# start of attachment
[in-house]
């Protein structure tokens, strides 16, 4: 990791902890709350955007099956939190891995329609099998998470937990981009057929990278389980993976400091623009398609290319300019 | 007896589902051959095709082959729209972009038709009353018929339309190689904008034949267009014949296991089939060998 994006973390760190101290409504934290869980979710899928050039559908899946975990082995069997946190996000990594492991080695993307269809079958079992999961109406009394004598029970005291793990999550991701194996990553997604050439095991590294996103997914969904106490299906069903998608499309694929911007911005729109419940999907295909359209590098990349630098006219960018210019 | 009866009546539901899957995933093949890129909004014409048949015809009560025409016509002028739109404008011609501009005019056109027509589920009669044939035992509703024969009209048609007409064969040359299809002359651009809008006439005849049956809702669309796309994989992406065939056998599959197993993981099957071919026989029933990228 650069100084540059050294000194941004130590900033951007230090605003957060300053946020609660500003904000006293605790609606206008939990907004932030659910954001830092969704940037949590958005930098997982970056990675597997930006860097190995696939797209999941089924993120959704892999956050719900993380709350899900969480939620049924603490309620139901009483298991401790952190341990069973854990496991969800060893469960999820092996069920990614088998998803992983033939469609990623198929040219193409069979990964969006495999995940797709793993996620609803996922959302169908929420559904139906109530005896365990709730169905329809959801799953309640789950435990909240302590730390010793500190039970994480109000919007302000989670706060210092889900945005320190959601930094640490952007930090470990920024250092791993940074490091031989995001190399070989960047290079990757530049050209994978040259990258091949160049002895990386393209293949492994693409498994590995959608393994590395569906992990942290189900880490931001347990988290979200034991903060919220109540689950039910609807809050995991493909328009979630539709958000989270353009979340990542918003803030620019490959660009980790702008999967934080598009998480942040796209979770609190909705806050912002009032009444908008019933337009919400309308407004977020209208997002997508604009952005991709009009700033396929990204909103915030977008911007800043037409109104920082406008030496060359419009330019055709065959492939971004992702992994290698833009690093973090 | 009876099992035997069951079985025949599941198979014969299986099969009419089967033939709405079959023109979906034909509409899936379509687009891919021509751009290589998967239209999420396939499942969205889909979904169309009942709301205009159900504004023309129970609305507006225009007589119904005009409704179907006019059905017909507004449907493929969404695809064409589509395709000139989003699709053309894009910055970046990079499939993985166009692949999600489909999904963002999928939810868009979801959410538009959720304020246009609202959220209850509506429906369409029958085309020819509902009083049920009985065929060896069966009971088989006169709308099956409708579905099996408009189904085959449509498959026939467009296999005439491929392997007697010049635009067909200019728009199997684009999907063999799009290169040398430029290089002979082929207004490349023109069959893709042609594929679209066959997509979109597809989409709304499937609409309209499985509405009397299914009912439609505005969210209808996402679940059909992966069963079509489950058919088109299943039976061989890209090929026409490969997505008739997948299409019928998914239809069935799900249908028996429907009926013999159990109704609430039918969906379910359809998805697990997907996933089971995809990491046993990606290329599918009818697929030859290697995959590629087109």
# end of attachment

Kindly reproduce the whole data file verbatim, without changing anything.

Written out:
[in-house]
């Protein structure tokens, strides 16, 4: 990791902890709350955007099956939190891995329609099998998470937990981009057929990278389980993976400091623009398609290319300019 | 007896589902051959095709082959729209972009038709009353018929339309190689904008034949267009014949296991089939060998 994006973390760190101290409504934290869980979710899928050039559908899946975990082995069997946190996000990594492991080695993307269809079958079992999961109406009394004598029970005291793990999550991701194996990553997604050439095991590294996103997914969904106490299906069903998608499309694929911007911005729109419940999907295909359209590098990349630098006219960018210019 | 009866009546539901899957995933093949890129909004014409048949015809009560025409016509002028739109404008011609501009005019056109027509589920009669044939035992509703024969009209048609007409064969040359299809002359651009809008006439005849049956809702669309796309994989992406065939056998599959197993993981099957071919026989029933990228 650069100084540059050294000194941004130590900033951007230090605003957060300053946020609660500003904000006293605790609606206008939990907004932030659910954001830092969704940037949590958005930098997982970056990675597997930006860097190995696939797209999941089924993120959704892999956050719900993380709350899900969480939620049924603490309620139901009483298991401790952190341990069973854990496991969800060893469960999820092996069920990614088998998803992983033939469609990623198929040219193409069979990964969006495999995940797709793993996620609803996922959302169908929420559904139906109530005896365990709730169905329809959801799953309640789950435990909240302590730390010793500190039970994480109000919007302000989670706060210092889900945005320190959601930094640490952007930090470990920024250092791993940074490091031989995001190399070989960047290079990757530049050209994978040259990258091949160049002895990386393209293949492994693409498994590995959608393994590395569906992990942290189900880490931001347990988290979200034991903060919220109540689950039910609807809050995991493909328009979630539709958000989270353009979340990542918003803030620019490959660009980790702008999967934080598009998480942040796209979770609190909705806050912002009032009444908008019933337009919400309308407004977020209208997002997508604009952005991709009009700033396929990204909103915030977008911007800043037409109104920082406008030496060359419009330019055709065959492939971004992702992994290698833009690093973090 | 009876099992035997069951079985025949599941198979014969299986099969009419089967033939709405079959023109979906034909509409899936379509687009891919021509751009290589998967239209999420396939499942969205889909979904169309009942709301205009159900504004023309129970609305507006225009007589119904005009409704179907006019059905017909507004449907493929969404695809064409589509395709000139989003699709053309894009910055970046990079499939993985166009692949999600489909999904963002999928939810868009979801959410538009959720304020246009609202959220209850509506429906369409029958085309020819509902009083049920009985065929060896069966009971088989006169709308099956409708579905099996408009189904085959449509498959026939467009296999005439491929392997007697010049635009067909200019728009199997684009999907063999799009290169040398430029290089002979082929207004490349023109069959893709042609594929679209066959997509979109597809989409709304499937609409309209499985509405009397299914009912439609505005969210209808996402679940059909992966069963079509489950058919088109299943039976061989890209090929026409490969997505008739997948299409019928998914239809069935799900249908028996429907009926013999159990109704609430039918969906379910359809998805697990997907996933089971995809990491046993990606290329599918009818697929030859290697995959590629087109």